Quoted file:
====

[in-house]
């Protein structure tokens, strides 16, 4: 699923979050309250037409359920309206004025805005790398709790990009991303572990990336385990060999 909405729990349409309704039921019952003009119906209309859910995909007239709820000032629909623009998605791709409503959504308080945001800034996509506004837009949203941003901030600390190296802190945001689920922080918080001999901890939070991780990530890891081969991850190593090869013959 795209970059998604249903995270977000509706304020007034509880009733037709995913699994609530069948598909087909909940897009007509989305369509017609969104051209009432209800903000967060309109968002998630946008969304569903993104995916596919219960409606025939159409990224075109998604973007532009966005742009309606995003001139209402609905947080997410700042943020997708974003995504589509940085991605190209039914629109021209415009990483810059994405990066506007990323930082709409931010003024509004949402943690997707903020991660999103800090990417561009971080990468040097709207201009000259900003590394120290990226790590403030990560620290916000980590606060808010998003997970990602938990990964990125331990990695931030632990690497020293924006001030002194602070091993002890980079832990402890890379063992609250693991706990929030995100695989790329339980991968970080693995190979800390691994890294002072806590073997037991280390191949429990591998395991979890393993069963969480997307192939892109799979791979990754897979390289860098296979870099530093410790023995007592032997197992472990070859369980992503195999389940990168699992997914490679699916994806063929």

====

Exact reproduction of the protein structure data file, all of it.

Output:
[in-house]
């Protein structure tokens, strides 16, 4: 699923979050309250037409359920309206004025805005790398709790990009991303572990990336385990060999 909405729990349409309704039921019952003009119906209309859910995909007239709820000032629909623009998605791709409503959504308080945001800034996509506004837009949203941003901030600390190296802190945001689920922080918080001999901890939070991780990530890891081969991850190593090869013959 795209970059998604249903995270977000509706304020007034509880009733037709995913699994609530069948598909087909909940897009007509989305369509017609969104051209009432209800903000967060309109968002998630946008969304569903993104995916596919219960409606025939159409990224075109998604973007532009966005742009309606995003001139209402609905947080997410700042943020997708974003995504589509940085991605190209039914629109021209415009990483810059994405990066506007990323930082709409931010003024509004949402943690997707903020991660999103800090990417561009971080990468040097709207201009000259900003590394120290990226790590403030990560620290916000980590606060808010998003997970990602938990990964990125331990990695931030632990690497020293924006001030002194602070091993002890980079832990402890890379063992609250693991706990929030995100695989790329339980991968970080693995190979800390691994890294002072806590073997037991280390191949429990591998395991979890393993069963969480997307192939892109799979791979990754897979390289860098296979870099530093410790023995007592032997197992472990070859369980992503195999389940990168699992997914490679699916994806063929």